Corruption or perhaps only the fact that one judges by what he sees, make the Bosnian public distrustful and sceptic when discussion revolves around their politicians’ assets statements and who and if controls them.
The first step was re-taken only last week and three years after the last time similar statements had been published on the the Bosnian electoral commission’s website.
The statements concern assets owned by… some politicians; the ones by elected representatives like MPs and not “of appointed representatives like government ministers” reports Balkan Insight, explaining that those of governmental ministers remain private.
The suspicion expressed by people regarding the accuracy of the statements, is thus understood, should be expected and is totally justified, since the country has no one to check if and to what extent they are genuine or oblige the politicians who are free not to present where their assets came from, begin giving relevant evidence to the appropriate state service.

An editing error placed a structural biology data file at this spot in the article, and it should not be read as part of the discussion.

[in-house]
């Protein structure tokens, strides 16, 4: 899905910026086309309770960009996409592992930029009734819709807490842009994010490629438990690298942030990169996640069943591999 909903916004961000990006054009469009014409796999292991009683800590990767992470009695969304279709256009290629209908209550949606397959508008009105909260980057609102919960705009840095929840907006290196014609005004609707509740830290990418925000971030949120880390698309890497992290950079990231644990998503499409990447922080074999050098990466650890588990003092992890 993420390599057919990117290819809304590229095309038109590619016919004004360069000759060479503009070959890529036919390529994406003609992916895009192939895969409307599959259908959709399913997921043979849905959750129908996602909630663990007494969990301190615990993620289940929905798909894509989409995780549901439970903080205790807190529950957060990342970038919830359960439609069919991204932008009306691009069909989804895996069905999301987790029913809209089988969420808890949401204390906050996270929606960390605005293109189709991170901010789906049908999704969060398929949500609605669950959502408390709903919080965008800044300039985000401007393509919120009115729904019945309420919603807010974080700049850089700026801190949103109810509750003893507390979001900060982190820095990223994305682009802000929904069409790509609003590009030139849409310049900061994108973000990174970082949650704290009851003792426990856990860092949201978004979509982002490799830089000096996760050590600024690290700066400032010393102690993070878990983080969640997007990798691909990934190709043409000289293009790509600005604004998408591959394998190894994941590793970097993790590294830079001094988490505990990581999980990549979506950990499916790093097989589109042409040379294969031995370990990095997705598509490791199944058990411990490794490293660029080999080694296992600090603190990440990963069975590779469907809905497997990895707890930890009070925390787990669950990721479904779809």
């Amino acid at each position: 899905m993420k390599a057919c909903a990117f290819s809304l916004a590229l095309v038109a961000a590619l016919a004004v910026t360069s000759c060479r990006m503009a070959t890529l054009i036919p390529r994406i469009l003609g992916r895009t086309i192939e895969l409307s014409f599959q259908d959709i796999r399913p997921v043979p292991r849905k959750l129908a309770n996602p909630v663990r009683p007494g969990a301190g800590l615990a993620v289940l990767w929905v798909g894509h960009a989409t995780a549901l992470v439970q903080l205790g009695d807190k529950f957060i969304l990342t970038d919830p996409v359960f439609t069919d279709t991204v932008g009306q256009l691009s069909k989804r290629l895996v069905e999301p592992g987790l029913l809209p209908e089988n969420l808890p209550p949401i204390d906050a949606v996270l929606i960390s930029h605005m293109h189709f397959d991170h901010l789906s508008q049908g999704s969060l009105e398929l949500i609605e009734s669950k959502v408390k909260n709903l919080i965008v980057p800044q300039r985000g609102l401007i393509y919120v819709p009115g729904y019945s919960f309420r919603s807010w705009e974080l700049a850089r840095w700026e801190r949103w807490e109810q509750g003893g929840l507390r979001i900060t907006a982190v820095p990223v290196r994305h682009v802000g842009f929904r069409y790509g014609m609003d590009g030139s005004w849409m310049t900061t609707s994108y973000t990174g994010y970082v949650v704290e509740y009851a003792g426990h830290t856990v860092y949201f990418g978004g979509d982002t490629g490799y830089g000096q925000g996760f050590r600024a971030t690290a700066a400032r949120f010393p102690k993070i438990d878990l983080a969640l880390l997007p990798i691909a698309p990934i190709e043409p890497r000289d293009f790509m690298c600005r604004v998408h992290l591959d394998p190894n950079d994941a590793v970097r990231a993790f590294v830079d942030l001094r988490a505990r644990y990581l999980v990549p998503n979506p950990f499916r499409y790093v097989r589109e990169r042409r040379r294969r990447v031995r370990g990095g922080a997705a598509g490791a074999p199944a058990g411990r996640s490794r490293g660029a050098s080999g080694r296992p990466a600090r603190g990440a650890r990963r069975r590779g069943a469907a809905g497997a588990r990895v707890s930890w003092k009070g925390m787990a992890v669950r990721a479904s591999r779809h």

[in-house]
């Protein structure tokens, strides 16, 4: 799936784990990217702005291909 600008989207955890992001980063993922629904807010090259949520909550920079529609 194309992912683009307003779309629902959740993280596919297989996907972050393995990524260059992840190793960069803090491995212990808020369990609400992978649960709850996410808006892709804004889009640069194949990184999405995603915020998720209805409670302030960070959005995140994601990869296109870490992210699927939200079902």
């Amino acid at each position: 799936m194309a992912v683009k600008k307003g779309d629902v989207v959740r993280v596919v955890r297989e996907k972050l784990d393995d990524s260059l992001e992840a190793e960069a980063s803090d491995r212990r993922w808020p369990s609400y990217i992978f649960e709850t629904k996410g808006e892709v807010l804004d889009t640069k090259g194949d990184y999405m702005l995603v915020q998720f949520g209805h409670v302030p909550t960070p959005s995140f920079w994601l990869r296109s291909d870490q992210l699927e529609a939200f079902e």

Maksida Piric is the spokesperson for the Central Election Commission and she spoke to BIRN about the issue: “The Central Election Commission follows the law and at the moment, the commission can publish only statements of those who are elected and not delegated”.
Quite interestingly, “The electoral commission withdrew all statements from its website in 2014, after the Agency for Personal Data Protection won a court case with its claim that politicians’ assets shouldn’t be made public due to the law protecting personal data.”
Only a few people would disagree that, very often and in various Balkan countries (Greece for example), politicians usually manage to escape tax “slip ups” or other social “traps” which, “ordinary” citizens cannot, only because personal data norms or laws are suddenly remembered and come into effect when the issue concerns their public image’s safety…/IBNA